SpinOffs

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The Gyroscopic Effect

By Thomas Gresham, Senior Mechanical Design Engineer
Mar 6, 2024

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This post covers one of the fundamental issues that makes rotordynamics a unique subject: The Gyroscopic Effect.

The gyroscopic effect can be observed in the behavior of spinning tops, fidget spinners, inertial navigation systems, and many types of turbomachinery. If you have ever tried to tilt an object while it is spinning, then you may have noticed this effect.

When engineers are designing rotating machinery, they will often need to perform a rotordynamics analysis to predict the lateral vibration modes of the rotating components. If these lateral vibration modes are excited during operation, there is a potential for the machine to begin vibrating at unacceptably high levels. This high level of vibration can lead to poor machine performance and potential damage. In order to accurately predict the lateral vibration modes of a rotating system, it is often essential that the gyroscopic effect is accounted for in a rotordynamics analysis.

To help illustrate this concept, a simple rotor model has been constructed using the ARMD software. This model consists of a solid shaft with a large overhung component at one end.

Figure 1: ARMD Software Model for Lateral Analysis

This model can be used to determine the natural frequencies of lateral vibration. When the rotor is spinning (shaft direction of rotation is clockwise in the below illustration) at a low speed, say 10,000 rpm, the first four natural frequencies are: 16,686 rpm, 20,050 rpm 60,255 rpm, and 67,859 rpm. It is also worth noting that the 1st and 3rd modes are reverse precision modes, where the whirling motion of the rotor is in the direction opposite of rotation (illustrated below with counter-clockwise orbit directions). The 2nd and 4th modes are forward precession modes, where the whirling motion is in the same direction as rotation.

 Mode 1 Mode 2 Mode 3 Mode 4

To demonstrate how the gyroscopic effect will influence these modes, we can repeat the analysis for a scenario where the rotational speed is much higher, say 50,000 rpm. A comparison table is shown below, with the first four lateral vibration modes for these two scenarios:

Table 1: Lateral Modes for Two Rotational Speeds

From the summary table above, we can make a few interesting observations:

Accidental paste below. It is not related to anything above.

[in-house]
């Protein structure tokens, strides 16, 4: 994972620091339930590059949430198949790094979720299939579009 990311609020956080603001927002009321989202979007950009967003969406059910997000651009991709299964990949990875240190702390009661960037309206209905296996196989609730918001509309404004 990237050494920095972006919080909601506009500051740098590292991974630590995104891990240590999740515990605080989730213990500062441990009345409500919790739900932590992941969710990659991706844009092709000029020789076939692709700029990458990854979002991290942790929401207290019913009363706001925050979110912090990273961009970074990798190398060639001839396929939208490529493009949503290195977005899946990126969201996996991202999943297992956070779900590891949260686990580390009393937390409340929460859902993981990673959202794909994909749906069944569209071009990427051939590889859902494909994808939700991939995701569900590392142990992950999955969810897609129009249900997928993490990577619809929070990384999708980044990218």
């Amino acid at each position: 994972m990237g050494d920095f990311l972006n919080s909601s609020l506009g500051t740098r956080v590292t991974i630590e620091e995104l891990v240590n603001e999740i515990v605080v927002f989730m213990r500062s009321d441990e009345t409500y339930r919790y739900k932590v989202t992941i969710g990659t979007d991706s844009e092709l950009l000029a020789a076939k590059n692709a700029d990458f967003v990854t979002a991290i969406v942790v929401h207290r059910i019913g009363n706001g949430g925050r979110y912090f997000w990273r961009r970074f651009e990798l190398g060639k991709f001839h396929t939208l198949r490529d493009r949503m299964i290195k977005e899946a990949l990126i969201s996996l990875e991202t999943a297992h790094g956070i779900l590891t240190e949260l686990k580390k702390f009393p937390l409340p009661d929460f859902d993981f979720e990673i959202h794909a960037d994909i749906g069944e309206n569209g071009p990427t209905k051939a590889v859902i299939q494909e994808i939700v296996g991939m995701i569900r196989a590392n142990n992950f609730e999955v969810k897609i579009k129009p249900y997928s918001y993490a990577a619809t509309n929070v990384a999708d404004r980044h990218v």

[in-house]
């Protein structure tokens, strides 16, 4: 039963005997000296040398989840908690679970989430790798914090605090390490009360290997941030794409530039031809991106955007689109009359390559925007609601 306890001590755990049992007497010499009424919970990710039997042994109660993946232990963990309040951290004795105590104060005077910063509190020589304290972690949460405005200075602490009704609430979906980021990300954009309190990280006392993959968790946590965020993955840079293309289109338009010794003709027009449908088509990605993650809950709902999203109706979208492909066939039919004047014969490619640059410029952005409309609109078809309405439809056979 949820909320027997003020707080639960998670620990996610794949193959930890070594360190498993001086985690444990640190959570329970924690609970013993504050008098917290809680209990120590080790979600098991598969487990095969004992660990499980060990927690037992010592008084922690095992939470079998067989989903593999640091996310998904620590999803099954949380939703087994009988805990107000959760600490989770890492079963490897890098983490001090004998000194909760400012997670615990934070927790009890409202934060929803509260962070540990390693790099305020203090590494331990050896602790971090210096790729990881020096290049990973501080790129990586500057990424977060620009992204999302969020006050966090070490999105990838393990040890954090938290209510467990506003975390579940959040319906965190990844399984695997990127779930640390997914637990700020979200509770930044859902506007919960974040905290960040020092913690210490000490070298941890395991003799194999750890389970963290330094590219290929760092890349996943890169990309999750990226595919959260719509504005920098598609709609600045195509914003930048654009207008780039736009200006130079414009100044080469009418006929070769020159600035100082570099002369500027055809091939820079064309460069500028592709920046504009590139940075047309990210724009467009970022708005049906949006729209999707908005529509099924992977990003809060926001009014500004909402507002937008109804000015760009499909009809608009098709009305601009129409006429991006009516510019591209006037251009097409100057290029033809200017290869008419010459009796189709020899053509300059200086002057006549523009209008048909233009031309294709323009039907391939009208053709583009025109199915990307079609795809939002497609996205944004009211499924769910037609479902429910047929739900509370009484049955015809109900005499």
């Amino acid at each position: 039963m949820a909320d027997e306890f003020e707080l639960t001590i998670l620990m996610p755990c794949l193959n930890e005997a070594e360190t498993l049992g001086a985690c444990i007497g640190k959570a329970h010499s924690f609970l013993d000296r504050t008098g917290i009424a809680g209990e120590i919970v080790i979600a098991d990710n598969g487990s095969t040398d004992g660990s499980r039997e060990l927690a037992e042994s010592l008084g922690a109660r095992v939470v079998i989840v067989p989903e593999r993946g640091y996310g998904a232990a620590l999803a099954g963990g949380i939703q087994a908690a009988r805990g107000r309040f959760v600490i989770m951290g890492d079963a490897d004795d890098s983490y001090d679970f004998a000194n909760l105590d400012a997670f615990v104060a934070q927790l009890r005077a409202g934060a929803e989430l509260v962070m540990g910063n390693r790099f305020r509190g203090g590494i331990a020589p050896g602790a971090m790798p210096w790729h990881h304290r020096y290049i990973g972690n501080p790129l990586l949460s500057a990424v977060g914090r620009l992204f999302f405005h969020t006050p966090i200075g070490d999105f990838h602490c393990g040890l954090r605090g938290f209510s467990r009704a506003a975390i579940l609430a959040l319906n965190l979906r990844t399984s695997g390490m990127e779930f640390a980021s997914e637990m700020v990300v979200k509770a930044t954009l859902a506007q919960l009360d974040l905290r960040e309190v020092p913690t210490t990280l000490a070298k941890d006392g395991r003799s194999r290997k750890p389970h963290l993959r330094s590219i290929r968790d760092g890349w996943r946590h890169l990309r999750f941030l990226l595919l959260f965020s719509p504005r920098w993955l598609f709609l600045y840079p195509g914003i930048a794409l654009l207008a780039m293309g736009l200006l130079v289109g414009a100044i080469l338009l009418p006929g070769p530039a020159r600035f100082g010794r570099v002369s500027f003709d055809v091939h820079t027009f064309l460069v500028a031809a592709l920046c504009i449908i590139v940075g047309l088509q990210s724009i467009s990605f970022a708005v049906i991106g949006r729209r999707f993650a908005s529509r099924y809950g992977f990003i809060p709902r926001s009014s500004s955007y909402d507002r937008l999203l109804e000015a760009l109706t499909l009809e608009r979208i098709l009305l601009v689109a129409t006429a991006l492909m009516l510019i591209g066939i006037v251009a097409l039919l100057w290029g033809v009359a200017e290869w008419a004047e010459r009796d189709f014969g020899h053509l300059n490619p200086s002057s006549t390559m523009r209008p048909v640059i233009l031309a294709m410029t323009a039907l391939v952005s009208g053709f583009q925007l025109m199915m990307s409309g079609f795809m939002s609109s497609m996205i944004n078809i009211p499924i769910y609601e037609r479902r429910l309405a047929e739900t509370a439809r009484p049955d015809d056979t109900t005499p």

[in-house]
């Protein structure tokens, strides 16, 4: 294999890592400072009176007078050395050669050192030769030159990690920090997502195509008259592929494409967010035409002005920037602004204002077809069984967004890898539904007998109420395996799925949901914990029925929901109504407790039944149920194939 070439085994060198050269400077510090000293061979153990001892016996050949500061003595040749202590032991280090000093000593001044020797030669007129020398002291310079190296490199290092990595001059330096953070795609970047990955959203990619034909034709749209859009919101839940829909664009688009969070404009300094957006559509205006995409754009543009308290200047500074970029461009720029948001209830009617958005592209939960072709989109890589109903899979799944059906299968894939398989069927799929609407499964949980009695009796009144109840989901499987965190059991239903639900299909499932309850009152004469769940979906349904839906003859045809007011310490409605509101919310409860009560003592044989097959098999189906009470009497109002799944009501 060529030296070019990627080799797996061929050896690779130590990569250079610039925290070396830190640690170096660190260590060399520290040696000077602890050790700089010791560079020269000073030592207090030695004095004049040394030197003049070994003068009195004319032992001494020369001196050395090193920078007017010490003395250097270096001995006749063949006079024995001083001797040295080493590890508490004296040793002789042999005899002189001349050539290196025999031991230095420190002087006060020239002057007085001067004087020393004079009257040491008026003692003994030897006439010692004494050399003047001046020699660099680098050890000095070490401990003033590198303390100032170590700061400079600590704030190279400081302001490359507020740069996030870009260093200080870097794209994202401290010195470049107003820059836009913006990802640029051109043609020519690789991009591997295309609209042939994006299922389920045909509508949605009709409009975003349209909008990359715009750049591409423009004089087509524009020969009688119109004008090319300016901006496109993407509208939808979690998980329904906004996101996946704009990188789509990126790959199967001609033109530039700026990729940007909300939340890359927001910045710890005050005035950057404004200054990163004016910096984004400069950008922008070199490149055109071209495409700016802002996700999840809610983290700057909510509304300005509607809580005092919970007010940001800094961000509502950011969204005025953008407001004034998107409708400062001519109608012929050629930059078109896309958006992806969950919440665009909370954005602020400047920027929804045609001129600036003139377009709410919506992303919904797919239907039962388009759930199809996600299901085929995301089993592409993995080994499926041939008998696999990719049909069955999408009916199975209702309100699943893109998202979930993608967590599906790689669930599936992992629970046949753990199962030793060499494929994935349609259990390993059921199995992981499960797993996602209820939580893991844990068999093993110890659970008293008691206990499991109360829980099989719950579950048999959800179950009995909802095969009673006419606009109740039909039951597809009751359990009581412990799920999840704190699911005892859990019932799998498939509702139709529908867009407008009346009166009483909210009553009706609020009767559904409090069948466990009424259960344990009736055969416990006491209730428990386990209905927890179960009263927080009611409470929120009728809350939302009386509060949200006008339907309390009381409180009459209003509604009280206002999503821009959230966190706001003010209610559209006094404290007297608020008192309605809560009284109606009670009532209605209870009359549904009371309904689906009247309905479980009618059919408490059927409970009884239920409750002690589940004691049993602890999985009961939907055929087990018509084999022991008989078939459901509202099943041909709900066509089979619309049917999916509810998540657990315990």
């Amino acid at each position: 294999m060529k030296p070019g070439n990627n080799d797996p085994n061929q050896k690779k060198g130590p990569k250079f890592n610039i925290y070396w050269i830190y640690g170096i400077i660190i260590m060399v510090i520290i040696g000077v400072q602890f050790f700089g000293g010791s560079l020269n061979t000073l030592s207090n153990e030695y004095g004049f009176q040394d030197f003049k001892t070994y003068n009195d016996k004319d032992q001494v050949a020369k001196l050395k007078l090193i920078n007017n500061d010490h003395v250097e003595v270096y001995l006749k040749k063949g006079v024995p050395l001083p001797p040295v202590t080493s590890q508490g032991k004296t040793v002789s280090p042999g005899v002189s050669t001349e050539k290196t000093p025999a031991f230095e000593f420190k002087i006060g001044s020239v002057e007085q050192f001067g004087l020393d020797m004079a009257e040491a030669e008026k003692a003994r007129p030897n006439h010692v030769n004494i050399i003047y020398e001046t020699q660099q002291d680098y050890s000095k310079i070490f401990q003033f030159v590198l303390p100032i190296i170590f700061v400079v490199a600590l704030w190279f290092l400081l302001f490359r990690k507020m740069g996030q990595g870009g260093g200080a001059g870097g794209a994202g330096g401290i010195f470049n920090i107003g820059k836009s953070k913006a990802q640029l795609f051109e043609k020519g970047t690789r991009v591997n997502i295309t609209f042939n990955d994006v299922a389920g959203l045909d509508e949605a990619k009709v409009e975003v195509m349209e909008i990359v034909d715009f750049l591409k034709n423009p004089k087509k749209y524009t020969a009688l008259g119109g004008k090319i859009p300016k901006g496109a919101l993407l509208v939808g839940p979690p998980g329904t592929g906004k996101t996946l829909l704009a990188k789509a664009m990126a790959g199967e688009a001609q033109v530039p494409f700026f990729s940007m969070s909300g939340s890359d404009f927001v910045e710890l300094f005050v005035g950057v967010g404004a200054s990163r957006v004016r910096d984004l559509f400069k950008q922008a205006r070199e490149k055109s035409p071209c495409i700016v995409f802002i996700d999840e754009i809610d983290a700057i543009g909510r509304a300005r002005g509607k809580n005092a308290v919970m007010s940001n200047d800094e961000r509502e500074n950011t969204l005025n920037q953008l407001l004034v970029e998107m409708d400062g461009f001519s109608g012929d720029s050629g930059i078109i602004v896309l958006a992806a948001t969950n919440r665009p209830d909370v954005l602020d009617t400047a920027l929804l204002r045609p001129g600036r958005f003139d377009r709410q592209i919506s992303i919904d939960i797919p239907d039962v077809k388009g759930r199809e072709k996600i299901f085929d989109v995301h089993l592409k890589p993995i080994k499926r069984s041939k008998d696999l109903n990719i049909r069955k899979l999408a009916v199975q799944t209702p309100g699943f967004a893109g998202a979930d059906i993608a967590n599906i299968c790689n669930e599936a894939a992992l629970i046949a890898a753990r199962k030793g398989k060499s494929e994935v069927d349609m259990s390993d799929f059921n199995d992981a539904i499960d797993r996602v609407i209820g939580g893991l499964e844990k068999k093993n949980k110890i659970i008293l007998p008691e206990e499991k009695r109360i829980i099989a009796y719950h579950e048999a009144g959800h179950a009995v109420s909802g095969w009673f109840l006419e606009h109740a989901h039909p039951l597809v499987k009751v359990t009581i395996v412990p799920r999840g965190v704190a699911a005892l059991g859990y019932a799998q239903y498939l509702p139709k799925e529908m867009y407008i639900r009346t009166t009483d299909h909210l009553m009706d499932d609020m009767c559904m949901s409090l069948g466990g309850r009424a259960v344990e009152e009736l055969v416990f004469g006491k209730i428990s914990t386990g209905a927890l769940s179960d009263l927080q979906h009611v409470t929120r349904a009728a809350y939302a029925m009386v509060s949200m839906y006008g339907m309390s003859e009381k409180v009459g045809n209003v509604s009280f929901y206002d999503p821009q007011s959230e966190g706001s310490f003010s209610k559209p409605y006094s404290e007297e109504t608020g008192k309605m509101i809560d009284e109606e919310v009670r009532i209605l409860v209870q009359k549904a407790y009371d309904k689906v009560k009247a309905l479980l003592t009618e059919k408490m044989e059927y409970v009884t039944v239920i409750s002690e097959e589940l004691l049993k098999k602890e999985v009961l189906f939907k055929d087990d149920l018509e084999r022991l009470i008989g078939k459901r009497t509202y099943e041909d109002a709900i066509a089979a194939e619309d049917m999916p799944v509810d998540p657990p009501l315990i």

1. For the modes that exhibit whirl in the forward direction (same direction as shaft rotation), the natural frequency of the mode has increased when the rotor is spinning at a higher speed.
2. For the modes that exhibit whirl in the backward direction (opposite the direction of shaft rotation), the natural frequency of the mode has decreased when the rotor is spinning at a higher speed.
3. Despite the large change in rotational speed, the frequency of mode 4 has not changed very much. Why didn’t the frequency of this mode change very much? Hint: the answer is in the mode shape!

All three of these observations are due to the gyroscopic effect and are typical for many types of rotating machines. What if we wanted to study how the frequencies of these modes will change over a wide range of operating speeds, and we wanted to know when the rotational speed will be equal to these natural frequencies? It turns out there is a type of plot that expresses this information, and it is commonly used in many industries to help identify the risk of exciting a critical speed.

In the figure below, we have plotted the natural frequencies on the vertical axis, and the rotational speed of the rotor on the horizontal axis. The upward sloping black dashed line represents the rotational speed of the rotor. There is a lot more that we could say about this type of chart, but we will leave that for another day.

Figure 2: Lateral Natural Frequencies Plotted Against Rotational Speed

In conclusion, the dynamic behavior of a rotating system can be influenced by the gyroscopic effect, and we have used a simple example to explore this phenomenon. Because the gyroscopic effect is a consequence of the conservation of angular momentum, it is important to consider when you are dealing with objects that spin fast and have large inertia.